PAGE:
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GARDENING IN JULY 2008
Flowers to be seen at their best this month include; Penstemon, Roses, Lilies, Agapanthus, Foxgloves and Rudbeckia (pictured above). The summer garden is at its peak and full of colour, Daylilies are full of summer sunshine and are featured in this month’s Plant Profile.
Jobs for this month
Propagate azaleas and summer jasmine by laying strong shoots that are close to the ground and pressing them into the soil (use a peg to hold in place), they should root by autumn. Use a liquid feed on hanging baskets and containers. If you’re going away on holiday move pots into the shade, water well and use a mulch of pebbles or bark to retain the moisture.
In your pond remove yellow waterlily leaves and deadhead maginal and bog plants. Top up water level if required. In the vegetable garden thin crops sown earlier such as beetroot, radishes, lettuces and spring onions to encourage a better crop. Start potatoes in containers for a crop at Christmas.
Common pests and problems
Water the plants directly and not the soil around them, apply water early morning or early evening and protect plants from wind which dries them out quicker. Prioritise your watering to containers and newly planted specimens. Dig a trench around newly planted shrubs and trees to encourage the water to get down to the roots.
Place a plastic bag (with holes for drainage) inside containers before planting up and soak terracotta pots in water before using them. Use a watering can rather than a hose and fill it with grey water from the bath. Be careful of using greasy washing up water. Also don’t store grey water as bacteria will multiply. Sink plastic bottles into the ground close to the roots to act as reservoirs. First drill holes into the side and top up every few days.
Plant Profile – Daylily
Daylilies were introduced into Europe in the 16th Century from their native China. There are 26 species recorded varying in height from 25cm to 1.8m and the flowers range from yellow through to orange and red and are big, bright and bold and can be bi-coloured.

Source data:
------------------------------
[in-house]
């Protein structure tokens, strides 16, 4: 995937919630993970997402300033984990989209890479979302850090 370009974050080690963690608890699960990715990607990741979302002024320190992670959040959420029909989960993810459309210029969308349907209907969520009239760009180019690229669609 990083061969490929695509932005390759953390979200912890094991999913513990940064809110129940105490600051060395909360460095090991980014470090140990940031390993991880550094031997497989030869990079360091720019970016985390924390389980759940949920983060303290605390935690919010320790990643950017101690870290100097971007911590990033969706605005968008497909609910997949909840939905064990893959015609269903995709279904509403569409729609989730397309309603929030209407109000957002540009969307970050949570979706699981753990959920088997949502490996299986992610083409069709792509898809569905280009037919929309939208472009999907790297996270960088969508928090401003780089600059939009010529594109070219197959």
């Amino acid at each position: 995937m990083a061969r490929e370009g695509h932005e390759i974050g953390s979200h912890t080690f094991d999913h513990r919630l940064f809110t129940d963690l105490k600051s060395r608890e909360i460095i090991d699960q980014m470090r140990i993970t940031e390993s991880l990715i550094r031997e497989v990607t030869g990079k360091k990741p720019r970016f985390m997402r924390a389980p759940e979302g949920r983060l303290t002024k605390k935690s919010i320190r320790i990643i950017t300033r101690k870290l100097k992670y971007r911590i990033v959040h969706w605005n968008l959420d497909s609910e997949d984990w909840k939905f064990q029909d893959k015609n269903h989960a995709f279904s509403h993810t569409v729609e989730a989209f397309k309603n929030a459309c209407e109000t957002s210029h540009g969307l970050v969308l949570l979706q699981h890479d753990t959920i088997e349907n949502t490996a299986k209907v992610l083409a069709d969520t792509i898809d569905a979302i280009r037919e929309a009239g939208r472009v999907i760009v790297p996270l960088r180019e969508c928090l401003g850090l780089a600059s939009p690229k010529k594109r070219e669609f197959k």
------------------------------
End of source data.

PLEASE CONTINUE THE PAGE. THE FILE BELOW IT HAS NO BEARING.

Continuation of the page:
Each flower opens in the morning and will fade at the end of the day, however blooms are replaced over and over and the flowering period lasts weeks. Although some cultivars will stay open for at least 16 hours.
Plants thrive in a sunny spot and are drought tolerant; although they will benefit from a good soaking in dry spells every now and again. Some will retain their green foliage in Winter, whilst others will partially die back and re-emerge in the Spring. Large clumps can be divided in Spring or Autumn.
Popular varieties include; the canary yellow Stella D’Oro, American Revolution (deep red), Bright Spangles (orange) Strutters Ball (deep mauve with yellow eye), Joan Senior (cream) and Summer Wine (see photograph)
Places to go / Things to do in Cumbria
Sunday 6 July 11am – 5pm Leece Village Gardens LA12 0QP 2m East of Barrow-in-Furness. There are 8 gardens open and maps are given to all visitors.
Saturday 12 July 12pm – 5 pm The Grange Castleton, LA6 2LD 2m NE of Kirkby Lonsdale. Six and a half acre garden with woodland, formal borders and informal pond.
Sunday 20 July 11am – 5pm Pear Tree Cottage Dalton, Burton-in-Kendal LA6 1NN www.peartreecottagecumbria.co.uk
Sunday 27 July 11am – 5pm Sprint Mill Burneside LA8 9AQ 2m N of Kendal. 5 acre organic garden, riverside setting combining the wild and natural.
Holker Hall and Gardens Cark-in-Cartmel LA11 7PL www.holker-hall.co.uk
Muncaster Castle Garden Ravenglass CA18 1RQ www.muncaster.co.uk
RHS Flower Show at Tatton Park 23 – 27 July 2008
The August column will include Garden Safety and Plants that are Poisonous.
© Pam Pickard 22/6/08
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